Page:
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Demographic Shifts in India’s Religious Composition


A recent analysis by the Economic Advisory Council to the Prime Minister (PM-EAC) reveals that between 1950 and 2015, the percentage of Hindus in India has decreased by 7.82%. Conversely, the percentages of Muslims, Christians, and Sikhs have shown an upward trend during the same period, highlighting significant demographic shifts in India’s religious composition over time.


GS I: Population and Associated issues

Dimensions of the Article:

  1. Key Findings of the PM-EAC Report
  2. Demographic Patterns and Their Relevance

Key Findings of the PM-EAC Report:

Global Trends:

  • In 38 OECD countries surveyed from 1950 to 2015, 30 experienced a significant decrease in the proportion of Roman Catholics, the predominant religious group.
  • The majority religious population declined globally by an average of 22% from 1950 to 2015.
  • OECD countries saw a steeper decline, with an average reduction of 29% in majority religious populations.
  • In Africa, animism or native religion, which was dominant in 24 countries in 1950, lost its majority status by 2015.

South Asian Region:

  • Majority religious groups are increasing in countries like Bangladesh, Pakistan, Sri Lanka, Bhutan, and Afghanistan, while minority populations have significantly declined.

Findings for India:

  • The Hindu population in India declined by 7.82% according to the 2011 census, accounting for approximately 79.8% of the population.
  • The Muslim population increased from 9.84% to 14.095%, and the Christian population increased from 2.24% to 2.36%.
  • Sikh population rose from 1.24% to 1.85%, and the Buddhist population increased from 0.05% to 0.81%.
  • The Jain and Parsi community populations decreased, with the share of Jains dropping from 0.45% to 0.36%, and the Parsi population declining by 85% from 0.03% to 0.0004%.

Total Fertility Rate (TFR) Trends:

  • India’s TFR is currently around 2, close to the preferred TFR of 2.19, indicating a reliable indicator for projecting population growth.
  • TFR for Hindus decreased from 3.3 in 1991 to 1.9 in 2024, while for Muslims, it declined from 4.4 in 1991 to 2.4 in 2024.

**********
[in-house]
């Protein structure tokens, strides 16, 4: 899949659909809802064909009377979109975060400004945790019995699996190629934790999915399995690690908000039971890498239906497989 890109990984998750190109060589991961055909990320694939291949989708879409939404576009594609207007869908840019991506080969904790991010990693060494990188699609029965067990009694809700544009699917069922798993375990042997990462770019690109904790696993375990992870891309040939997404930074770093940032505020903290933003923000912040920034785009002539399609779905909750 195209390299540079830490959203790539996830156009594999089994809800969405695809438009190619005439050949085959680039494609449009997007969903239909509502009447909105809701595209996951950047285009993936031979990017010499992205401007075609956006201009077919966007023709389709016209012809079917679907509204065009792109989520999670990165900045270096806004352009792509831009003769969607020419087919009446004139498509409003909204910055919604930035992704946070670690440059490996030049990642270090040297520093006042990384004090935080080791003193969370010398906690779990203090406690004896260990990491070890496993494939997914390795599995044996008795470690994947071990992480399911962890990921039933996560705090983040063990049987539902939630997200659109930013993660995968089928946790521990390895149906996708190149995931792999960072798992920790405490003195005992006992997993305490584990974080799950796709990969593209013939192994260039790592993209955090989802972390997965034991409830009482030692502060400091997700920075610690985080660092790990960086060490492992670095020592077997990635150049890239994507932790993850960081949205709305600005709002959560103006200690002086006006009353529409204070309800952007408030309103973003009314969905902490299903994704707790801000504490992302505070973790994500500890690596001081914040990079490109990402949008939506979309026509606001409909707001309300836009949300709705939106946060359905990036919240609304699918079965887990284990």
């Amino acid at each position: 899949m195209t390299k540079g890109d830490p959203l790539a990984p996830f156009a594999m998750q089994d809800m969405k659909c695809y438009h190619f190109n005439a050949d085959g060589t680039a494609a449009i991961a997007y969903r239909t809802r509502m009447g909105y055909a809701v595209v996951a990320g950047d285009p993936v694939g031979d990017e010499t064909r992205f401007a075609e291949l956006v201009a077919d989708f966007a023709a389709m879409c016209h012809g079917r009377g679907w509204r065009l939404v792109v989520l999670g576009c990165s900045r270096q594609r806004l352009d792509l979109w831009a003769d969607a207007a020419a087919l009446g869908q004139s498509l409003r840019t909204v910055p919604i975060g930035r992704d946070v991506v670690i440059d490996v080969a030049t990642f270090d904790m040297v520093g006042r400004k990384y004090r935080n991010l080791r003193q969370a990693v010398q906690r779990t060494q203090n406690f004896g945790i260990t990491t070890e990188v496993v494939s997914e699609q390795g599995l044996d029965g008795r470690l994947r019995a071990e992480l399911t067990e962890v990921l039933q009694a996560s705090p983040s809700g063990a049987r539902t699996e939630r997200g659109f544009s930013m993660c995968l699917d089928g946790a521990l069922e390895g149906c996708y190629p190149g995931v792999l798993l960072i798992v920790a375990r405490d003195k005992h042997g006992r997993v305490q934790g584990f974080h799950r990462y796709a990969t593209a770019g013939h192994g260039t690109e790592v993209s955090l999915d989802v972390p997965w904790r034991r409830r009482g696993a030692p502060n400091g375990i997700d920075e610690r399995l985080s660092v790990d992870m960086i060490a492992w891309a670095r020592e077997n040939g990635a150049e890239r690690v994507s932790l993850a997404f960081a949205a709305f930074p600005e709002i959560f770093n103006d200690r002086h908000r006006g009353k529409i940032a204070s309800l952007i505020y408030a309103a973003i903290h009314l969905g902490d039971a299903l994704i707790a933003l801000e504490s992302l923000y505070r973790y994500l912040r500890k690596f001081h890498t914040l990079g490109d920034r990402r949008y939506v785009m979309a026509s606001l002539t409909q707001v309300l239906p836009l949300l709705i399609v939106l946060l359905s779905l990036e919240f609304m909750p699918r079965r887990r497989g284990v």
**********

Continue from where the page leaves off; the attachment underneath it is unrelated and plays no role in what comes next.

Social Equality in India:

  • Despite global demographic shifts, minorities in India experience equal benefits and live comfortable lives.

Demographic Patterns and Their Relevance:

Definition and Scope:

  • Demographic patterns refer to systematic variations and trends observed in human populations.
  • These patterns emerge from the study of population dynamics, including birth rates, death rates, migration, and population composition.


  • Predicting Population Trends: Demographic data helps predict population growth or decline by studying birth and death rates over time.
  • Planning and Resource Allocation: Crucial for planning infrastructure, healthcare, education, and social services based on population needs.

Understanding Population Changes:

  • Identifying Factors: Investigates the causes behind population changes, such as economic development, education, healthcare, and cultural norms.
  • Consequences Analysis: Examines workforce dynamics, dependency ratios, and implications for social security systems.
Policy Formulation and Implementation:
  • Healthcare: Age-specific health needs are understood to allocate resources effectively and provide appropriate healthcare services.
  • Education: Demographics guide educational planning, including the provision of school infrastructure and teacher recruitment.
  • Urban Planning: Population distribution influences city infrastructure, housing, and transportation planning.
  • Ageing Population: Policies are developed to address the needs of elderly citizens, including pensions, healthcare, and social support systems.

-Source: The Hindu

May 2024